Does DOMS Affect Your Strength?

There are a few different theories regarding what DOMS actually is. Therefore, one’s answer to my question may depend on their adherence to one of these theories.

Do you think that the presence of DOMS affects your strength? Most people organise their splits so that shoulders aren’t trained the day before chest, for example. But do you think it matters? If your shoulders are experiencing DOMS, are they weaker?

E.g.
Is it OK to train chest with sore shoulders or triceps??
Is it OK to train back with sore biceps?

For those who don’t, is it because you think it will hamper your next workout, or because you think it will negatively affect the (already-trained) muscle’s capacity to recover?

The main reason I ask is because I want to train more frequently, but I almost always have DOMS, making it near impossible to organise a schedule that allows me to train every muscle without any pre-existing soreness.

Thanks in advance for your views.

Once you adapt to this frequency the DOMS will subside.

You can answer that question yourself in fairness. Go lift when you have DOMS and see how it effects your strength.

I find it doesn’t once I warm up correctly.

A fairly well regarded S&C coach once told me that the rule of thumb to use concerning DOMS is:

You get DOMS and it effects your next workout, then adjust your volume down.

You get DOMS and it doesn’t effect your next workout, volume is about right.

You get no DOMS, adjust volume up.

Its basically auto regulation, which has become so popular but has been used for ages.

I have the same problem with making a program due to DOMS. I just try and make sure there is at least one day in between when I work the muscle next. That is why I train Chest/Back at the beginning of the week when I am “fresh”.

[quote]ErnestoHemingway wrote:
You can answer that question yourself in fairness. Go lift when you have DOMS and see how it effects your strength.

I find it doesn’t once I warm up correctly.

A fairly well regarded S&C coach once told me that the rule of thumb to use concerning DOMS is:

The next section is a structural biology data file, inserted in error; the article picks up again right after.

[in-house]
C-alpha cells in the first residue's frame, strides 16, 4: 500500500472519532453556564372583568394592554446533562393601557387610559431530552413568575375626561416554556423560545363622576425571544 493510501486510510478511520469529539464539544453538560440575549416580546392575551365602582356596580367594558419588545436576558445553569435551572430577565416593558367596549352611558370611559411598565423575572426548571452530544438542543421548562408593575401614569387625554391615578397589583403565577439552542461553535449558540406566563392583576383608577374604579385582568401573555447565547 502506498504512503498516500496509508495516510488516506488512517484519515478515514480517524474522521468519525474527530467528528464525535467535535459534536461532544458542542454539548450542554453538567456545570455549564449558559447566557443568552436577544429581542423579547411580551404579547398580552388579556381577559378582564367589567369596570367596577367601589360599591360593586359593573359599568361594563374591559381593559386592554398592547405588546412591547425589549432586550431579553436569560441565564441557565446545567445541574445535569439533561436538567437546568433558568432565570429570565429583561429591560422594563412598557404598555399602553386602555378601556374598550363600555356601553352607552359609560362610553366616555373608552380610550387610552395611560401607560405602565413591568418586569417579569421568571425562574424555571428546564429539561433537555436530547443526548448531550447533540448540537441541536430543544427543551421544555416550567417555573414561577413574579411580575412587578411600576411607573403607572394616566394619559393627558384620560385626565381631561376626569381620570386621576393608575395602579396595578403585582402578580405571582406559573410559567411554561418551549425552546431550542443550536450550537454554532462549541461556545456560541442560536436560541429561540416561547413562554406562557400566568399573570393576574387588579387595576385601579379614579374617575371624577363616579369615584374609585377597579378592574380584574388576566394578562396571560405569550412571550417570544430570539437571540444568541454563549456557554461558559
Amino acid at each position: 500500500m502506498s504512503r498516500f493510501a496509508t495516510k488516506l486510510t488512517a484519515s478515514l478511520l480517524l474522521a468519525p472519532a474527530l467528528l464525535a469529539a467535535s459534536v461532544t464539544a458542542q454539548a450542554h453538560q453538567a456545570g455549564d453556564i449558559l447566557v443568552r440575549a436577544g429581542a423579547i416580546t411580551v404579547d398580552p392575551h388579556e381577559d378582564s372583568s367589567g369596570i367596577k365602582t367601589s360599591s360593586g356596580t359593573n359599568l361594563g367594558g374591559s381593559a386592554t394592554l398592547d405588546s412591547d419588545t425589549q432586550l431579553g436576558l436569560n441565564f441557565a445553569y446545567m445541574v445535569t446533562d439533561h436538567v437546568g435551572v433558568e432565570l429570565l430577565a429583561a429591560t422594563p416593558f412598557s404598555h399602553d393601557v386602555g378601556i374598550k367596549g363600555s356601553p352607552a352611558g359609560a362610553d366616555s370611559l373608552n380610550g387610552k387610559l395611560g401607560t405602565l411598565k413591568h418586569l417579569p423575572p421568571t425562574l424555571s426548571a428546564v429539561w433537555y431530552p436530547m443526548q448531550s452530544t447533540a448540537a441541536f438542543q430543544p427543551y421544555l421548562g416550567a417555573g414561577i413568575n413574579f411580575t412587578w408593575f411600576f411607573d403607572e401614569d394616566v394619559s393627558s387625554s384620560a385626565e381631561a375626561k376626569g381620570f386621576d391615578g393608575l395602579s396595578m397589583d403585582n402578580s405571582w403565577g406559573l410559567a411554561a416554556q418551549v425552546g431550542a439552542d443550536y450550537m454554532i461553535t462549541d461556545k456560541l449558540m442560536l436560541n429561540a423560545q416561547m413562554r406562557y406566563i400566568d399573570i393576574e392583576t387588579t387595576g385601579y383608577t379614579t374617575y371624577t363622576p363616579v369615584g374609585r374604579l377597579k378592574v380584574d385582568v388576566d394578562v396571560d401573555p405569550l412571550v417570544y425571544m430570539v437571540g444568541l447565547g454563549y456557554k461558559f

You get DOMS and it effects your next workout, then adjust your volume down.

You get DOMS and it doesn’t effect your next workout, volume is about right.

You get no DOMS, adjust volume up.

Its basically auto regulation, which has become so popular but has been used for ages.

[/quote]

I would be totally fucked then, lol.

The only time I get noticeable DOMS is when I under-eat or do something new/haven’t done in awhile.

Well, to be fair countingbeansyman, you also have a hella hectic schedule (work, training, and eating-wise), so I bet your body forgets it is sore most of the time.

[quote]hungry4more wrote:
Well, to be fair countingbeansyman, you also have a hella hectic schedule (work, training, and eating-wise), so I bet your body forgets it is sore most of the time. [/quote]

I mean, I get sore/tired, don’t get me wrong.

I guess when I think of DOMS, it is walking funny or wincing to pick up a pencil at work.

Some part of me is always sore/tired. But I guess I was thinking of the nasty shit that makes you go hmmm… This sucks balls. Kinda like what fallen’s legs feel like today.

Yes, I find If I train when I have actual muscle soreness(as opposed to just being a bit stiff) my strength is down.

However I agree with matty, if you continue to train at an increased frequency you will recover quicker and not have DOMS for the next workout after a couple of weeks. Of course this is assuming your volume is not too high.

I expermented with training legs twice a week with lower volume in january. When I walked in for my second leg day in the first week my legs were still sore. Actually they were so sore and week I could only squat the bar. After 3 weeks I was not sore at all for the second leg workout.

Instead of adjusting volume, or intensity, why not change your split?

my favorite split is this:
Chest
Back, shoulders
Arms
Legs

This way, your chest is at full power, your tri’s and shoulders won’t be sore. You back is at full power, your biceps won’t be sore, and if you use proper form, your arms should be in perfect shape to go on their own day.

Give it a try. Or don’t. I don’t care.

[quote]countingbeans wrote:

[quote]hungry4more wrote:
Well, to be fair countingbeansyman, you also have a hella hectic schedule (work, training, and eating-wise), so I bet your body forgets it is sore most of the time. [/quote]

I mean, I get sore/tired, don’t get me wrong.

I guess when I think of DOMS, it is walking funny or wincing to pick up a pencil at work.

Some part of me is always sore/tired. But I guess I was thinking of the nasty shit that makes you go hmmm… This sucks balls. Kinda like what fallen’s legs feel like today.[/quote]

DOMS is not necessarily the crippling kind you describe. That soreness you feel after your workout is DOMS, the right amount though.